Photo by John F. Russell
Steamboat Springs No. 2 doubles player Kira Lorenzen works on her serve during practice Tuesday evening at the Tennis Center at Steamboat Springs. The Steamboat Springs High School girls tennis team traveled to Pueblo on Wednesday for the state high school girls tennis championships. Play begins Thursday.
2012 Sailors girls tennis schedule
Steamboat Springs If all goes well, sure, there may be a bigger match. But even that’s debatable.
The Steamboat Springs High School girls tennis team stands Thursday on the verge of the state tournament, with all seven of the squad’s entries and all 11 varsity players poised to dive into three days of serves and volleys, tears and glory at Pueblo City Park.
But just what kind of weekend it turns out to be could be decided before the clock even strikes noon Thursday.
If some of the Sailors are able to march through the weekend, a Saturday date in the state championship awaits, but perhaps only that final match will carry more weight than Thursday’s tourney openers.
At state tennis, there are few matches more important than the first.
“It’s important for the team, for points, and obviously it’s just important to get to the next round,” No. 1 doubles player Ali Diehl said.
There is a consolation bracket at the tournament, but only two of the eight first-round losers in each 16-player bracket will get a chance to play their way back into the tournament. Only those who lost to eventual finalists get that chance.
How important is that first match? Ask some of the Sailors who’ve lost them in the past.
Action gets under way at 9 a.m. Thursday in Pueblo, and the first players could be back off the court by 10.
Lose that first match and a player might not know for another 24 hours, after the semifinals, whether or not her season is over. There’s little to do in that time besides wait, worry and cheer, both for teammates and for the stars to align to get back into the tournament.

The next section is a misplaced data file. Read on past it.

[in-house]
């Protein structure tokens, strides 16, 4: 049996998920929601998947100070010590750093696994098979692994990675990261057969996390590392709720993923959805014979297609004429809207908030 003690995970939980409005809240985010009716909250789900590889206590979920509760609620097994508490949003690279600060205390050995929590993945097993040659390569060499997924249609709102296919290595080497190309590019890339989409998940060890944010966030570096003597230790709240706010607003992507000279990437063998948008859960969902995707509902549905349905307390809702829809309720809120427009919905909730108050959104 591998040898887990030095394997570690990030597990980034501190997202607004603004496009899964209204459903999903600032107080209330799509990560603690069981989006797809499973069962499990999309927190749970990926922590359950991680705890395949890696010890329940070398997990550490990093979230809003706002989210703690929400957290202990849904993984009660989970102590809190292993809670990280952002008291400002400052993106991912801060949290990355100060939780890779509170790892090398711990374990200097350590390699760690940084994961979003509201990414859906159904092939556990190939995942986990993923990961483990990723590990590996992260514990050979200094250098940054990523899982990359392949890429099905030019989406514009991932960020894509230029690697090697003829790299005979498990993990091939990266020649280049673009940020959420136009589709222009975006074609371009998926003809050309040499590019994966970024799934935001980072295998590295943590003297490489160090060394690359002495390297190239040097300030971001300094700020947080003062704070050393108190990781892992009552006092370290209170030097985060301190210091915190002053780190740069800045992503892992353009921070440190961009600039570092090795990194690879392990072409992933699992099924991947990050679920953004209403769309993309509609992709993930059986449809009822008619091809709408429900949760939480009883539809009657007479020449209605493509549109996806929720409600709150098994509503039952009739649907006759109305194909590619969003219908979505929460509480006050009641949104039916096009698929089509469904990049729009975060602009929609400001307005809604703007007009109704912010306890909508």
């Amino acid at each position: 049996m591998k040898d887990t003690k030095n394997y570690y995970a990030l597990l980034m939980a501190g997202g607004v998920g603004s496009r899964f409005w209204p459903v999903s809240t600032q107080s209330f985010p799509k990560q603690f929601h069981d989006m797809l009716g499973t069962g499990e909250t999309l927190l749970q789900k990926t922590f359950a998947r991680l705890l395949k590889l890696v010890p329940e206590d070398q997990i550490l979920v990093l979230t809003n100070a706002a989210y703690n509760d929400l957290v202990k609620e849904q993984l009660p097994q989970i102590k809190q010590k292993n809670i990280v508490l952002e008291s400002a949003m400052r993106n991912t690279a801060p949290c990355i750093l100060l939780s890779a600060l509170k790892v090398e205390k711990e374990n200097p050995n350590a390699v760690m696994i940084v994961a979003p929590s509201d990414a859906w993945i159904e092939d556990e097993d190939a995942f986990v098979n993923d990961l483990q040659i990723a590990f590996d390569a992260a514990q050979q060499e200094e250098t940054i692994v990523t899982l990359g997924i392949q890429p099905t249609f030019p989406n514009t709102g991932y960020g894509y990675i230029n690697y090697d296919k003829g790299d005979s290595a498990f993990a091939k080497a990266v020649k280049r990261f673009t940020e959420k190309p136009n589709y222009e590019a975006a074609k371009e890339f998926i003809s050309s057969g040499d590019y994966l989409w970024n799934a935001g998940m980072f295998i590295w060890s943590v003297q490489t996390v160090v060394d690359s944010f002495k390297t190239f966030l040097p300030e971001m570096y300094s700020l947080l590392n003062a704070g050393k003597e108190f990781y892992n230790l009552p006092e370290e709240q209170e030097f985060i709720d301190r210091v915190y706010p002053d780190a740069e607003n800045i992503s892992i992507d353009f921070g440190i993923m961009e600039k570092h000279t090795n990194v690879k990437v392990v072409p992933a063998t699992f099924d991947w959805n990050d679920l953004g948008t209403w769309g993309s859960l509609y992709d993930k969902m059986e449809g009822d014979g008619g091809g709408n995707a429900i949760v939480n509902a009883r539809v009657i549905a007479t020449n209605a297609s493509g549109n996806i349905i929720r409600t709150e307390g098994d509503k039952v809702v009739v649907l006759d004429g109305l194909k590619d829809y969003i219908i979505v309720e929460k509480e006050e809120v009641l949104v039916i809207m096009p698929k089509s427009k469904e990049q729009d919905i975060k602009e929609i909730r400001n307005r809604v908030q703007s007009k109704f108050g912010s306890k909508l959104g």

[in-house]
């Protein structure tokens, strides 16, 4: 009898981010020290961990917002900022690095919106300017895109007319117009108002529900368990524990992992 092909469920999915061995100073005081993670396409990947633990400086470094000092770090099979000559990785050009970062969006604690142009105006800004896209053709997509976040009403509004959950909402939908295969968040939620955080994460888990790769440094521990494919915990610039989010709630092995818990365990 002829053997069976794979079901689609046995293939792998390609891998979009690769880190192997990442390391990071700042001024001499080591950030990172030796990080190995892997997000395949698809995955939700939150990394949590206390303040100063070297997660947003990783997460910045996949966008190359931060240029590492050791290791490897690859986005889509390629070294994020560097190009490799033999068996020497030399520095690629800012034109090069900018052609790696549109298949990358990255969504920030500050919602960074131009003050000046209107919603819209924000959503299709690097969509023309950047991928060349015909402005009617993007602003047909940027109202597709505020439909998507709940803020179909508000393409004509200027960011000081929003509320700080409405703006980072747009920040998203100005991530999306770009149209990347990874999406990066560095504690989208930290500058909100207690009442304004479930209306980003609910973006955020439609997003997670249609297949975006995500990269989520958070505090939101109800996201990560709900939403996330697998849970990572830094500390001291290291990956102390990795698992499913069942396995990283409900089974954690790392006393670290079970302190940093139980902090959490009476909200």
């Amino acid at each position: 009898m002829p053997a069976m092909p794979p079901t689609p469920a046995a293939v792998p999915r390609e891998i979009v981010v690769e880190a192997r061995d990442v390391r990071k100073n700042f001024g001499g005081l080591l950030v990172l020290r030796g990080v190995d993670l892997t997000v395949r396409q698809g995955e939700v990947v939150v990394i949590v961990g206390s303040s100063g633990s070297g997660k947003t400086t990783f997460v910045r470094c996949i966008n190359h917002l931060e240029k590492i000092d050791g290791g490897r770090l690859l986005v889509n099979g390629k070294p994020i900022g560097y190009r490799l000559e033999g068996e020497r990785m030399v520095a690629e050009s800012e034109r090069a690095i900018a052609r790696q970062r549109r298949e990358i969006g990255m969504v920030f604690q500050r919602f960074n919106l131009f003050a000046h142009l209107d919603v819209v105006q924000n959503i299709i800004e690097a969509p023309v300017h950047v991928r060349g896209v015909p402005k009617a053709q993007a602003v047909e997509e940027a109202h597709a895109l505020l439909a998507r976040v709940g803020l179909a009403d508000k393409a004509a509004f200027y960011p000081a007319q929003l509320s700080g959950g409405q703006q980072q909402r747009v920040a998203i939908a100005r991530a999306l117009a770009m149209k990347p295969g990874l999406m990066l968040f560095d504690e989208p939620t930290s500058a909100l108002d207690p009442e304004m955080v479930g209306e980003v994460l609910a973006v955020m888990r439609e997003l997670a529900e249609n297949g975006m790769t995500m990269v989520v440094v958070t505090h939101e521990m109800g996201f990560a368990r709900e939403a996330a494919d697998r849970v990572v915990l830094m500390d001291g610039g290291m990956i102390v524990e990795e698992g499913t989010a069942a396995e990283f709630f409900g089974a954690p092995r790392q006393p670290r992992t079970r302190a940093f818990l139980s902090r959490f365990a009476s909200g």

“It’s awful,” said Steamboat senior Alli Lowrie, part of the No. 1 doubles team. “There’s nothing you can do. If it’s your match, you at least feel like you have some control.”
That first match also can set a trend for the weekend. Nothing’s quite as empowering as a strong victory. A hard win, meanwhile, can leave a player exhausted or unconfident heading into the afternoon’s quarterfinals.
“It’s important for a doubles team because if you and your partner can work together and get past that first round, it gives you a lot of confidence in each other,” Diehl said. “It gives you a lot of confidence that you can do it.”
If things don’t work out, the player can be left Friday morning with shoes tied and uniform on, all dressed up but with nowhere to go. There’s nothing to do but remember the match that got away in the opening minutes of what is annually one of the most fun weekends of the season for the team.
“I hate being in that situation, so I’m going in and giving it my last hurrah for my senior year,” No. 1 singles player Christi Valicenti said. “It’s key to go in there as focused as you can and fight for every point.”
Fortunately for the Sailors, coach John Aragon said he has a roster full of athletes capable of facing down that first big challenge and stomping into Saturday.
Steamboat won five championships at last weekend’s regional tournament. Valicenti is fresh off a close and exhilarating loss in that event, rallying from a 5-1, match-point situation in the second set to force a third, 7-5, then take a 4-1 lead there before falling, 6-4.
There and everywhere the Sailors are tested and eager to start the tournament.
“We really want to medal,” said senior Summer Smalley, playing at No. 3 doubles with Brooke Metzler.
Rachel Grubbs will play at No. 2 singles, Ellie Bender at No. 3 singles, Shealie Jenkins and Kira Lorenzen at No. 2 doubles and Malia Fraioli and Katie Spencer at No. 4 doubles.
“Our mentality is to play our best, stay aggressive, keep moving and play at our level,” Smalley said. “Medaling would show all the hard work we put in this season. It’d be a great accomplishment.”
To reach Joel Reichenberger, call 970-871-4253 or email jreichenberger@SteamboatToday.com